A very common problem in applications (both web apps and rich GUI clients) is the “double-submit” problem, or the “multiple-submit” problem. This happens when a user clicks on a button to do some action, and then clicks again before that action is complete. If the action is ordering a product and charging a credit card, for example, the user could be double-billed.

Here’s an overview of how I solved this problem for a web application recently. I hope to post more detail about it soon. (Note: This was for an ASP.NET 1.1 website. Several aspects of the solution would be different for an ASP.NET 2.0 website).

The goal is to prevent users from clicking “submit” (really, any action that causes a postback) more than once, by making the entire contents of the page invisible (and therefore unclickable), and replacing the page contents with a message saying “Please Wait”. To achieve this, I introduced some machinery that hooks into the ASP.NET page rendering process and modifies the rendered HTML such that it contains not only its own contents, but also an invisible div that says “Please wait…” with a little animation. That div is made invisible via the “display: none” CSS setting. To make this machinery convenient to use, it was placed in an abstract base class called “PleaseWaitPage” that inherits from the ASP.NET Page object. The actual content pages that wish to participate in the “please wait” solution then inherit from “PleaseWaitPage”. In addition to injecting the “please wait” div, the PleaseWaitPage class also surrounds the contents of the page itself in a div called “pageContentsDiv”.

Now, when the user submits the form, we simply run some Javascript that sets the “pageContentsDiv” to invisible, and sets the “pleaseWaitDiv” to visible. At this point, it is impossible for the user to click on anything in the contents div.

Of course, nothing is ever quite that easy. There are a whole lot of controls in ASP.NET that can cause postbacks, but which will never execute the Javascript “onsubmit” event of the form. ASP.NET causes these postbacks by calling a client side script function called __doPostback. Anytime that script in a causes a postback, the page is posted back to the server without triggering the form’s “onsubmit” handler.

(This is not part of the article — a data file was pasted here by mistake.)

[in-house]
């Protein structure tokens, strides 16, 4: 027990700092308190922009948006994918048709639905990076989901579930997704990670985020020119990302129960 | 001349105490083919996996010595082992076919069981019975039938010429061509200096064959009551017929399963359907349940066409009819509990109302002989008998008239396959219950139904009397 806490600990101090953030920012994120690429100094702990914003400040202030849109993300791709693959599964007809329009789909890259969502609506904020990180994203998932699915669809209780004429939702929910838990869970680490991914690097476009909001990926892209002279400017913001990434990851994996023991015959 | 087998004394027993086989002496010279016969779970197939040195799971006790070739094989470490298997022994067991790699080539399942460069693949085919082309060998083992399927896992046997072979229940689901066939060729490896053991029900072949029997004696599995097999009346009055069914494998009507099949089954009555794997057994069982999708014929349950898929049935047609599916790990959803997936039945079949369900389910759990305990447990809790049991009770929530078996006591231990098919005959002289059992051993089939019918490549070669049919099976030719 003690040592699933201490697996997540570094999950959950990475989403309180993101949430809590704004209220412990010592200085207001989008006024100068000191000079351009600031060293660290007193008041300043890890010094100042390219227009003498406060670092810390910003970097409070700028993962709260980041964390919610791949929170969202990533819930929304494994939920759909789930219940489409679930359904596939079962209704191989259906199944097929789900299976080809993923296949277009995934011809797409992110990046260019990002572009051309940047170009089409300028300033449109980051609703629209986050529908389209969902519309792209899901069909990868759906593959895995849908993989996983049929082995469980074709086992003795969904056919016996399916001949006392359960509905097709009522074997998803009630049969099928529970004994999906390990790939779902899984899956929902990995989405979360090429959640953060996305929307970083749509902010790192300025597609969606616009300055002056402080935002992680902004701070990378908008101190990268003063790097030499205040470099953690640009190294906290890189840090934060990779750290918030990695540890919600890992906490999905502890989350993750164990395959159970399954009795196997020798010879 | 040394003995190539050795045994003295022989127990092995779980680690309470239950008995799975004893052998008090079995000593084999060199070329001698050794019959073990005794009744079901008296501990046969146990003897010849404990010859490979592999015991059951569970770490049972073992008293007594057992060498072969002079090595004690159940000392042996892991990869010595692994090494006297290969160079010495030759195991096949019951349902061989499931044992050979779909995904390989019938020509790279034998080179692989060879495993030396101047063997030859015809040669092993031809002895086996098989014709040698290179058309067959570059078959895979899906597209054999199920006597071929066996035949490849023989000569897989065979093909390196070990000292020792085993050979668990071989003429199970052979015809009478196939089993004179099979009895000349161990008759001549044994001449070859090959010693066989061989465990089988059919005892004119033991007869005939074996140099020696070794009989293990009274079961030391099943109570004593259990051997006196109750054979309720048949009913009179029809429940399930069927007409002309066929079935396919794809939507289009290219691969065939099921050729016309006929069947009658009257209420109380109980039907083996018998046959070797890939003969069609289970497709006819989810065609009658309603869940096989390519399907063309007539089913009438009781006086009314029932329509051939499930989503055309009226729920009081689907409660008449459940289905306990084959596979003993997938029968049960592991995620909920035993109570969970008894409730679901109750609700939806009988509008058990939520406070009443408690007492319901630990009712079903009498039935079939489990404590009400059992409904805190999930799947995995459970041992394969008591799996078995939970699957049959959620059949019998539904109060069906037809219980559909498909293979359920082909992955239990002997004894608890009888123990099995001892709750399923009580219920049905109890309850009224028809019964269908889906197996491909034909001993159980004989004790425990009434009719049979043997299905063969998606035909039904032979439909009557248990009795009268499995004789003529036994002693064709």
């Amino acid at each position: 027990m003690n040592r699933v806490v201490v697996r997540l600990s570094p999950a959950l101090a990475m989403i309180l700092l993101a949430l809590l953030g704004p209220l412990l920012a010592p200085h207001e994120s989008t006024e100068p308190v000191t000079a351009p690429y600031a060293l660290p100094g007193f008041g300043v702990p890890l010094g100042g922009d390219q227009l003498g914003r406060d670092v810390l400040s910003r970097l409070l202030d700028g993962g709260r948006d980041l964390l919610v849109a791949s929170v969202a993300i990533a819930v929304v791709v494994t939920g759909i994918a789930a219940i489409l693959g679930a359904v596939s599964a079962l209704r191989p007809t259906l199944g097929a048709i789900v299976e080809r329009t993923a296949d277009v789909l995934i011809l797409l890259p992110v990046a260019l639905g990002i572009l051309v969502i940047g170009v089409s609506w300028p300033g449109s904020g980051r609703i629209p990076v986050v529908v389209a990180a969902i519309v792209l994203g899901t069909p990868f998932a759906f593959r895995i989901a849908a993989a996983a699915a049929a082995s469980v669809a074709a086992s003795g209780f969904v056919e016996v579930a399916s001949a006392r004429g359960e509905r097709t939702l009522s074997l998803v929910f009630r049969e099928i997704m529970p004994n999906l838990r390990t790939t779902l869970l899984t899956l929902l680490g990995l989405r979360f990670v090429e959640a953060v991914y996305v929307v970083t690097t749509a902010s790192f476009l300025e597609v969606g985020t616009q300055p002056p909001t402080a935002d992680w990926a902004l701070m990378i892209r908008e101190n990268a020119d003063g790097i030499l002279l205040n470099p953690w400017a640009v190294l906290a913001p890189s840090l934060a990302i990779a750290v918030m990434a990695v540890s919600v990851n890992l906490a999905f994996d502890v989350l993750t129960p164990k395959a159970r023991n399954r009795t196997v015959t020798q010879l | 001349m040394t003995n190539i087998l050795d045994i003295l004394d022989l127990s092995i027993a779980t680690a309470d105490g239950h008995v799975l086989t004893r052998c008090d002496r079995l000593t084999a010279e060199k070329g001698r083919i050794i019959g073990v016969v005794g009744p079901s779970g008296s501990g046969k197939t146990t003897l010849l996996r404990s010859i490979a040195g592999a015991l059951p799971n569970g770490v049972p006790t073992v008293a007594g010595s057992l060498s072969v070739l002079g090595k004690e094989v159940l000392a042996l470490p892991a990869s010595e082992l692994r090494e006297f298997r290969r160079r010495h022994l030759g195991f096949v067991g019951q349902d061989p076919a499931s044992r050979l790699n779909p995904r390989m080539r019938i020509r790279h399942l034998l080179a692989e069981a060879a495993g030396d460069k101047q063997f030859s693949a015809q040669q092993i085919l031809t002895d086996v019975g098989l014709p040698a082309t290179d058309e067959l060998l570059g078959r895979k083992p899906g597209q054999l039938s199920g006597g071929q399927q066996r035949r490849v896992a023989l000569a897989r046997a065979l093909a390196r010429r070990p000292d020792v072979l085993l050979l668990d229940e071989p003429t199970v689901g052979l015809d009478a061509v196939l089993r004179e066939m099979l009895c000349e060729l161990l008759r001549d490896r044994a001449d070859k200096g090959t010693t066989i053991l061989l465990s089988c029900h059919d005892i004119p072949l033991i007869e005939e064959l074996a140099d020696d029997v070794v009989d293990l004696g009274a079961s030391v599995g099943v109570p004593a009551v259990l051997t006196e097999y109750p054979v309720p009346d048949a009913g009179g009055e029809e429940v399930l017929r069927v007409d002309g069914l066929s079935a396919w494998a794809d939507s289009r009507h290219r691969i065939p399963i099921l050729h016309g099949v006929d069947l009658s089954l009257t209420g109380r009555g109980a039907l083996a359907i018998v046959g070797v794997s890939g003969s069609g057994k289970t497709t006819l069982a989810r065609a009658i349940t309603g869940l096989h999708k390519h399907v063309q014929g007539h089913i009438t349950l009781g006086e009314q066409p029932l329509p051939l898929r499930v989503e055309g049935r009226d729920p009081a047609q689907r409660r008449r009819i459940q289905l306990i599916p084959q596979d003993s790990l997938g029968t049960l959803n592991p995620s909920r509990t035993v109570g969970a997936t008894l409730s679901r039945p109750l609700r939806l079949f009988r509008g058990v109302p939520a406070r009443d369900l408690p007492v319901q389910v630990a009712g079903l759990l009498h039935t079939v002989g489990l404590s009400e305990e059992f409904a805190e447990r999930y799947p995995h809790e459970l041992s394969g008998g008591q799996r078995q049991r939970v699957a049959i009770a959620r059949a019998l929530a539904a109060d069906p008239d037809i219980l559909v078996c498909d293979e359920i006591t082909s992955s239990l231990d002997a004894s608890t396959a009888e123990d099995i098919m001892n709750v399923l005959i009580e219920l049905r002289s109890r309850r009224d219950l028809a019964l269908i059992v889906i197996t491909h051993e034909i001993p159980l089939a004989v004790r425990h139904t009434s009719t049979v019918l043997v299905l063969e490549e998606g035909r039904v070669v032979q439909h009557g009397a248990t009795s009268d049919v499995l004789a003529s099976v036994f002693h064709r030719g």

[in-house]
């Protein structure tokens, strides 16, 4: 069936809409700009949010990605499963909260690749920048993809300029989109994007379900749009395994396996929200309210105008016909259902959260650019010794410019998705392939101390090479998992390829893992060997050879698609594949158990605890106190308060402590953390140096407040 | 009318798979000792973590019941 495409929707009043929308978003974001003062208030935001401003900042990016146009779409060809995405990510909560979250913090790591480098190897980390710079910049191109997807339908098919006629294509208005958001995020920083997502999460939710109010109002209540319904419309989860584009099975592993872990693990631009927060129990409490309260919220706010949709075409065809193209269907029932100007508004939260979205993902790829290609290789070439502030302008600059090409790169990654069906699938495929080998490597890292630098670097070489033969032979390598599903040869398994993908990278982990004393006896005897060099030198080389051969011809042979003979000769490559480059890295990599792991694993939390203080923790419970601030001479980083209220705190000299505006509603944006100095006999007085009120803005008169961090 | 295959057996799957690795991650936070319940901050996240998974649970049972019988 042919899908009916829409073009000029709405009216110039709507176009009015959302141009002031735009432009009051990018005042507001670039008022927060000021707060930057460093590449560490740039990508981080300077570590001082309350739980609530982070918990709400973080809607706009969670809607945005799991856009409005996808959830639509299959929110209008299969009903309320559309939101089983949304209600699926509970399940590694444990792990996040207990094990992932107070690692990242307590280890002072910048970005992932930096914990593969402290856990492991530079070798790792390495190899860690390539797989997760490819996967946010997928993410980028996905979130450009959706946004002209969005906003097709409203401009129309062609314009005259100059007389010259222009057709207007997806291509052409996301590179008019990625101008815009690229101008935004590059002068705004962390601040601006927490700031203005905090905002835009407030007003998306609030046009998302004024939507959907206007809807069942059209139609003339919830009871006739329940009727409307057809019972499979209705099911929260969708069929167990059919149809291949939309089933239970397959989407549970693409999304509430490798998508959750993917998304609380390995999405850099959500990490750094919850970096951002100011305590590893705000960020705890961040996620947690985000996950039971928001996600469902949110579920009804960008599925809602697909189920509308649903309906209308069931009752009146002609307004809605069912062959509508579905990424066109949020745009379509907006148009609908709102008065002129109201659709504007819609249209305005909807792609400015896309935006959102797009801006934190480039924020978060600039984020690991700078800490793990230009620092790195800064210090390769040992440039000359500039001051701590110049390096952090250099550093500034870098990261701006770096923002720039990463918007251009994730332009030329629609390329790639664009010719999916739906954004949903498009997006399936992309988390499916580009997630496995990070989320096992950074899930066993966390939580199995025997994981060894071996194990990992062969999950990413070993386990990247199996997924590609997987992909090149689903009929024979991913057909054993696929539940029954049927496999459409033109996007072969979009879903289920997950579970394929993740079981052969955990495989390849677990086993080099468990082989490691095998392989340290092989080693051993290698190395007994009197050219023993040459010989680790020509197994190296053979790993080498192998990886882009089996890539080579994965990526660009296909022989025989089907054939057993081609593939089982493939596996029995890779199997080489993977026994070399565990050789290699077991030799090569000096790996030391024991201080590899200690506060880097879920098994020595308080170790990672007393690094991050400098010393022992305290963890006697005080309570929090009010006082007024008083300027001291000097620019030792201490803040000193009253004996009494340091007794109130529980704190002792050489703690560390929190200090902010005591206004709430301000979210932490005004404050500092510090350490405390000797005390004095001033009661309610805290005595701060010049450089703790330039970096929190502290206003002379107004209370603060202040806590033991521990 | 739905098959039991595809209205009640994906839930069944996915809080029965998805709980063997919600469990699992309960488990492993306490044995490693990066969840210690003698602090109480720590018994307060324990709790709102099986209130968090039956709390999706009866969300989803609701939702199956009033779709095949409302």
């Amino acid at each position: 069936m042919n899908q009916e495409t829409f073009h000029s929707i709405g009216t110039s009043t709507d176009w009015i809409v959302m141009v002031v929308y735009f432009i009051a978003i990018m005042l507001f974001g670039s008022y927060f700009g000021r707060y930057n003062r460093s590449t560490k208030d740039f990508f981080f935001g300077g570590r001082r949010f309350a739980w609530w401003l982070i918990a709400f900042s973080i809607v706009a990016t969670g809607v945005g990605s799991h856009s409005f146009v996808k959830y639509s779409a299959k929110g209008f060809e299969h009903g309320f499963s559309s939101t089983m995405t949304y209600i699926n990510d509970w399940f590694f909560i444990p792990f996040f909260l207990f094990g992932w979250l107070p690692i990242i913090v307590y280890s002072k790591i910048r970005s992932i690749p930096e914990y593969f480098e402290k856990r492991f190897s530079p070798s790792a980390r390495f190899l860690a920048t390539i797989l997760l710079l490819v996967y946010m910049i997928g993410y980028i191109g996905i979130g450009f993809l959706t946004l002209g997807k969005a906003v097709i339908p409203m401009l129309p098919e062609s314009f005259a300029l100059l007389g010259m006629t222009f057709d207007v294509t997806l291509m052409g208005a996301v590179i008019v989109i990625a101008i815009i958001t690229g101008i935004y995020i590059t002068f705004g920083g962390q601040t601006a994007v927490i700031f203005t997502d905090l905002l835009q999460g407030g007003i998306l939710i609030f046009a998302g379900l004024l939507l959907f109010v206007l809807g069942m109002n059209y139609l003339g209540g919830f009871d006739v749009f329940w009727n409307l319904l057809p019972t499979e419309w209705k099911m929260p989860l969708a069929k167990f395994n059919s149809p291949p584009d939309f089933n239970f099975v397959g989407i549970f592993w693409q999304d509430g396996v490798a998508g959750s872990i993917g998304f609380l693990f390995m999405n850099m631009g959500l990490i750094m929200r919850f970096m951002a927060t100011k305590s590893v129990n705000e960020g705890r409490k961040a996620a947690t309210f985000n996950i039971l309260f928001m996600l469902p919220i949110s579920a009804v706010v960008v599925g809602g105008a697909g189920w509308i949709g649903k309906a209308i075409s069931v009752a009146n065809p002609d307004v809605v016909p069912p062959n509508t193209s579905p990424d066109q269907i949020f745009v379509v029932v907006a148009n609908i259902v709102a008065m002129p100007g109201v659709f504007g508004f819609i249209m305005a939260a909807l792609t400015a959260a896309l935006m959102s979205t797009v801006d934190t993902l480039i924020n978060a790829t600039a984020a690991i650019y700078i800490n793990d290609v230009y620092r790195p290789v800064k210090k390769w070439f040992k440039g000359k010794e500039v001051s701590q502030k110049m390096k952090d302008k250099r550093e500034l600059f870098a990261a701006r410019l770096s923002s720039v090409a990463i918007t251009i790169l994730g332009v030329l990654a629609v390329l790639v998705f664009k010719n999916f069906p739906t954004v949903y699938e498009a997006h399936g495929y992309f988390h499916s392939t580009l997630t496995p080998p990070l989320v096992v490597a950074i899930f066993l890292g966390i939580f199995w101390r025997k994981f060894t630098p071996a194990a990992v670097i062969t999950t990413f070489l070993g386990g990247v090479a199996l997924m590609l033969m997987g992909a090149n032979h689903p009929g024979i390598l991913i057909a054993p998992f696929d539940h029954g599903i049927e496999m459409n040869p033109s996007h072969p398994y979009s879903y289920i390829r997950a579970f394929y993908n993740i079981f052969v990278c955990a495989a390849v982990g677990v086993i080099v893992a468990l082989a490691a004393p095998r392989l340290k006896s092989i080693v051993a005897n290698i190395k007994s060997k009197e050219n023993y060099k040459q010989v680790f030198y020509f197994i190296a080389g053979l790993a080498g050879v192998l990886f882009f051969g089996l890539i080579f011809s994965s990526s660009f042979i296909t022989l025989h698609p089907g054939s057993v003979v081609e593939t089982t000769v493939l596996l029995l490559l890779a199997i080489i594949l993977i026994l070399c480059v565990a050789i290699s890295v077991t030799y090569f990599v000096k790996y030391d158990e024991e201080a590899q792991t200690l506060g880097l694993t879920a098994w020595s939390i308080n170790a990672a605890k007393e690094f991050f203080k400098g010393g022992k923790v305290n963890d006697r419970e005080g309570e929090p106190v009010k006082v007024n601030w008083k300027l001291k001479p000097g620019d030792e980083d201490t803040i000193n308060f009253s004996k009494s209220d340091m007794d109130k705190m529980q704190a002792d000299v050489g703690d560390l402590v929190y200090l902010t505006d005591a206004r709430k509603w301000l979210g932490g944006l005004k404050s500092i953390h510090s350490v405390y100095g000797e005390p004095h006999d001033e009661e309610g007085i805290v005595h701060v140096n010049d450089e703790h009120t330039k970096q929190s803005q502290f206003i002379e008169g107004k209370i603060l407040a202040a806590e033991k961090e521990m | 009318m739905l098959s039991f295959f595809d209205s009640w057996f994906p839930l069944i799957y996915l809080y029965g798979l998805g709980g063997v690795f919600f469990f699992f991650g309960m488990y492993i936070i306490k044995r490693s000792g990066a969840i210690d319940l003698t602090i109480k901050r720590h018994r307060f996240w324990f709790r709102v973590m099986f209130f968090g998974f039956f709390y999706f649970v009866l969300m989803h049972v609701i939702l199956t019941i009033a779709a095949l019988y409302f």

Therefore, the final obstacle in this approach is to “hijack” the __doPostback function. Say what?

It’s really not as complicated as it sounds (though I don’t have room and time to explain it fully right here). Every function in Javascript is merely a variable that points to a function. For example, if you write the following Javascript function…


function AddThree(x)

{

     return x + 3;

}

… that is actually equivalent to this…


var AddThree = function(x) 

{

   return x + 3;

}

Since it is merely a variable, you can reasign the variable, and you can of course remember the original value of that variable. And that means that you can “hijack” a function, which, in the simplest sense, means that you can say, “Don’t do what this function originally said to do, but instead call my replacement function.” And if you wish, your replacement function can then call the original function after it has done its work (or before, or in the middle of its work).

So, continuing with the AddThree example above, we could do this…


var originalAddThreeFunction = AddThree;

// The next line is REDEFINING the AddThree variable.

AddThree = function(x)

{

   x = x * 2;

   return originalAddThreeFunction(x);

}

Now, if you call AddThree(5), you will no longer get 8. You will get 13, because you have hijacked the function and made it double x before adding 3.

So … back to our original goal. We need to hijack the __doPostback function to make it switch the visibility of the “pleaseWaitDiv” and the “pageContentsDiv”, and then let it proceed with its original task of causing the postback in a way that is consistent with the expectations of ASP.NET.

I haven’t given you enough information to fully acheive this in this post. There are many omitted details — for example, where in the page you should inject the script to hijack __doPostback, and the details of where to hook in to ASP.NET’s rendering of the page. But I have covered the high-level principles here, and I hope to post more in the future. Meanwhile, here are some links I hope you find helpful.

So, hope that helps. Let me know if you have questions, and I hope to follow up with some detail posts soon.